Continuum modeling of particle flows in high shear granulation
Licentiate thesis, 2012
High shear granulation is an important process in the pharmaceutical industry. The aim of the process is to produce granules with specific properties, like size and hardness, from powder mixtures. The properties of the granules are determined by the flow field in the mixer. The most common approach taken to modeling the flow includes tracking the forces on each individual particle and resolving each occurring collision. This gives detailed information but the computational cost restricts this use to small-scale equipment.
Continuum modeling of particle flows means that averages are made to form a continuous flow rather than tracking individual entities. The problem that arises in this procedure is to correctly describe the transfer rates of mass and momentum in the system. The focus of the present work is on evaluating the previously used continuum model and investigating other possible techniques that have not yet been used in this application.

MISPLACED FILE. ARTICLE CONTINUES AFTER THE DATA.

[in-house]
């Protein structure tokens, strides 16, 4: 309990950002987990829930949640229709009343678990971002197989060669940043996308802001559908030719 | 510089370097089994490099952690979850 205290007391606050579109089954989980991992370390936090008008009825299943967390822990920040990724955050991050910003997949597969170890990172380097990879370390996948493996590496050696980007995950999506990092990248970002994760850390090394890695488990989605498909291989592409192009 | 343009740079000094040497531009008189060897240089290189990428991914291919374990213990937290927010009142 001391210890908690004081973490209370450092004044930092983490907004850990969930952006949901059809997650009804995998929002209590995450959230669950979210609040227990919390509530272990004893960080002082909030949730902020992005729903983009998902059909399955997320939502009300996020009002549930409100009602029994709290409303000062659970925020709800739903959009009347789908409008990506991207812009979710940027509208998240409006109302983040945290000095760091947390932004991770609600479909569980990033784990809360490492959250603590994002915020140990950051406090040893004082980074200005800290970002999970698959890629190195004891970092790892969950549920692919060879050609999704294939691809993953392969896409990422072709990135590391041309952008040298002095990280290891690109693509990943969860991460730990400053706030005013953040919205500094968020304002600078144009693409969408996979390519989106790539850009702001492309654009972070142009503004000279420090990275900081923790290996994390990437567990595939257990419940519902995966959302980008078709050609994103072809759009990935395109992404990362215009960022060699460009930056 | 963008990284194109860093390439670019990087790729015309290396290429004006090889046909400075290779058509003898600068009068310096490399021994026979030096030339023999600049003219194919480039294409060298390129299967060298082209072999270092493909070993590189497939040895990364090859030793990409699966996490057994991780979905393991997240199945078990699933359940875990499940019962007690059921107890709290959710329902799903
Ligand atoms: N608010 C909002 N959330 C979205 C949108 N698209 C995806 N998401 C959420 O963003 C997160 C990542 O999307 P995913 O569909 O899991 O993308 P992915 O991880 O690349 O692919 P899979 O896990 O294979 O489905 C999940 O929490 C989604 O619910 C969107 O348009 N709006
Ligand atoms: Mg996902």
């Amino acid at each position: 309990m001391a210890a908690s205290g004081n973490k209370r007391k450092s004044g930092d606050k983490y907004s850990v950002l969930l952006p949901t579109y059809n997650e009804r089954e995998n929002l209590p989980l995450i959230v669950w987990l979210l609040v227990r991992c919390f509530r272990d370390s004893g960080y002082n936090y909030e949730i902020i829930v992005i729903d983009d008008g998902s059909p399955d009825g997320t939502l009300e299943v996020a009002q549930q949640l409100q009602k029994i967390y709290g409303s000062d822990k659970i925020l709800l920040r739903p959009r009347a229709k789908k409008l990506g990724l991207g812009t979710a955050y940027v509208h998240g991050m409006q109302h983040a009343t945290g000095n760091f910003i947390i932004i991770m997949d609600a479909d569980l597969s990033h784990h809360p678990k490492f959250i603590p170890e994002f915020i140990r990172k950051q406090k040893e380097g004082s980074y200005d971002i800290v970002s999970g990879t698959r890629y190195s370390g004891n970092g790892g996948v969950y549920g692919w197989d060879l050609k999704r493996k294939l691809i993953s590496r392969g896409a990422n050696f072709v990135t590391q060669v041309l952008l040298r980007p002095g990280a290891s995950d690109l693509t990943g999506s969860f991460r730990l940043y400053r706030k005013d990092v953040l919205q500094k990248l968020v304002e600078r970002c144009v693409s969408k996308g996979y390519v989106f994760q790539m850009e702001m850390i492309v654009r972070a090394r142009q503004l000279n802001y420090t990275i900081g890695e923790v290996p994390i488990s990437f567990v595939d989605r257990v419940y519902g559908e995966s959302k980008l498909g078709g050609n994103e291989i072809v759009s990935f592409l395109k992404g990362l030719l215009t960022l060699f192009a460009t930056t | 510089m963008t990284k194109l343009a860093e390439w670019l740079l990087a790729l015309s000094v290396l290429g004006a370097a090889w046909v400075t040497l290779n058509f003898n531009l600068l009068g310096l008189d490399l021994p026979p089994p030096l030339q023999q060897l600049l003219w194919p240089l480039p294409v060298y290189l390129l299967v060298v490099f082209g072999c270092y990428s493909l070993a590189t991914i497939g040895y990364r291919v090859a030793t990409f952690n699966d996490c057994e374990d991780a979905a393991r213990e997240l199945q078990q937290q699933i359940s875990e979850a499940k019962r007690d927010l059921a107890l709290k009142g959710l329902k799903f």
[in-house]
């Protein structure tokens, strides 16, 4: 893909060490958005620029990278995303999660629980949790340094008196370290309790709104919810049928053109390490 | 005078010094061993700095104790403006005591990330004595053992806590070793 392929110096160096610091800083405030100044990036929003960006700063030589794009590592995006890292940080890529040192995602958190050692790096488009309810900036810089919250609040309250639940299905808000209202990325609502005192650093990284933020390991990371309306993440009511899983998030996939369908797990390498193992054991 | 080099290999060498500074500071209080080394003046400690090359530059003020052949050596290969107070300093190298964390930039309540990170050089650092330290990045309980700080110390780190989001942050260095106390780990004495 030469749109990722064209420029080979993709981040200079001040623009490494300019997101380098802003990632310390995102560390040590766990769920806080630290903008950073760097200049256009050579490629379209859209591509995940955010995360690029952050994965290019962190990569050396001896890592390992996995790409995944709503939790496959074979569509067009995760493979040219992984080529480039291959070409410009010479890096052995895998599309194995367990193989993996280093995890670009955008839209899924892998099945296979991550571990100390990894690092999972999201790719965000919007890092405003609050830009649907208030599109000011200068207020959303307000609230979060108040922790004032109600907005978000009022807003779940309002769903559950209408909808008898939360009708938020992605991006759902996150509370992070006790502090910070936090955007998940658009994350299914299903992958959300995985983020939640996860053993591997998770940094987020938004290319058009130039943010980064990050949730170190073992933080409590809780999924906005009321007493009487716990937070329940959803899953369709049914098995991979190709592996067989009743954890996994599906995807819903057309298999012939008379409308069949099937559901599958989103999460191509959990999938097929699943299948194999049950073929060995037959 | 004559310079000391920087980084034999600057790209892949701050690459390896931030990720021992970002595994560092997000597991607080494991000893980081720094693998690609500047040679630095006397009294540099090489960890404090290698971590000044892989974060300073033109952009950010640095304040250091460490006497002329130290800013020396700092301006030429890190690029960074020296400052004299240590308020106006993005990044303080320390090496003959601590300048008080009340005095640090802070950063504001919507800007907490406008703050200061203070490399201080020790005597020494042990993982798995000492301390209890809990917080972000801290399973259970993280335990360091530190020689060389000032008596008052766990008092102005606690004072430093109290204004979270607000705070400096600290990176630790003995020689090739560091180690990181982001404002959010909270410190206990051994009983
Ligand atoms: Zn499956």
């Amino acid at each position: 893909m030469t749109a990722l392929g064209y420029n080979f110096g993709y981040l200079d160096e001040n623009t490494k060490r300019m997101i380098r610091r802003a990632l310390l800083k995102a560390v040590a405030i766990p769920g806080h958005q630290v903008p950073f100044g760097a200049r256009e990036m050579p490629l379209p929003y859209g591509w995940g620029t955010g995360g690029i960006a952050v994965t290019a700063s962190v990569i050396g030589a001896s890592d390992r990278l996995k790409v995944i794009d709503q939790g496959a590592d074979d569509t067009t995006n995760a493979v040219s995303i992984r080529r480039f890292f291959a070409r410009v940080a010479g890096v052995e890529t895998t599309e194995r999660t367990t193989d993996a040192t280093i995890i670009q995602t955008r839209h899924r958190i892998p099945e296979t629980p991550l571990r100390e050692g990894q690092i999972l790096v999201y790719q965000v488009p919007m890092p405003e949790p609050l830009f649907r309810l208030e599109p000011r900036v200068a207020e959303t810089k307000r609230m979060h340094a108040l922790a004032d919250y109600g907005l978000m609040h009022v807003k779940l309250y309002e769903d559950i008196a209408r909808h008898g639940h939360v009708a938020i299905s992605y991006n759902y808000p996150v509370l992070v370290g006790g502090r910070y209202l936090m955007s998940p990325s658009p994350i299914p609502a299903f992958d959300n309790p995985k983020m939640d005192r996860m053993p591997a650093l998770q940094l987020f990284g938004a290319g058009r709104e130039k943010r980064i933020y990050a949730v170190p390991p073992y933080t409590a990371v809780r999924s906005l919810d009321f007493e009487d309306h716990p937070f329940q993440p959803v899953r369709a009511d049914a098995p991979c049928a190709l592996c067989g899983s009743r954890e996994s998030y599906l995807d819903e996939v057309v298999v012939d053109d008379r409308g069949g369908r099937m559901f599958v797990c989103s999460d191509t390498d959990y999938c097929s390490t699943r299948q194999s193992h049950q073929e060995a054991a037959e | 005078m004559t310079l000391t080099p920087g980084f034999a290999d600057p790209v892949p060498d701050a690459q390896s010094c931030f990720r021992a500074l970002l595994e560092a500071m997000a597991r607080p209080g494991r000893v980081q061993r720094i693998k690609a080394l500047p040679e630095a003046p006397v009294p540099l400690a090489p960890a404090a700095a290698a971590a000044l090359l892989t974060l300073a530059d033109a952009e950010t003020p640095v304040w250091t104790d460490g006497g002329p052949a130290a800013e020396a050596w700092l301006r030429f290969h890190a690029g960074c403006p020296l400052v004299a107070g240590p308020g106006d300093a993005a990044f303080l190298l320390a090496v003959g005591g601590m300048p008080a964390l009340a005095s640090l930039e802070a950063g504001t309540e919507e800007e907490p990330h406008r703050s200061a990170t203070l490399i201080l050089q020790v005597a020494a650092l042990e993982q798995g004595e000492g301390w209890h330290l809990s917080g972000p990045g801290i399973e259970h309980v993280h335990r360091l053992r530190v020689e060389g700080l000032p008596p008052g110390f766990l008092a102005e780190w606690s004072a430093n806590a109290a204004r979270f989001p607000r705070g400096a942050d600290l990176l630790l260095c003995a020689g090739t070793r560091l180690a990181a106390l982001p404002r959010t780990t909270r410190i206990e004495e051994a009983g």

Results show that the continuum model currently being used has a promising parameterization for describing the overall effect on the flow field due to the particle property changes that occur during granulation. The model is, however, not capable of adequately resolving the flow field in the important regions close to the walls and the impeller where the particle volume fraction is high. When solving these regions, the theory used at present suffers a strong spatial resolution dependence on the solution. The present theory is developed for low particle loadings. A critical review was made to investigate available modifications to the modeling framework for high volume fraction granular flows. Although there is no full solution to the problem the investigation shows that promising improvements to the theory are available.
High shear granulation
kinetic theory of granular flow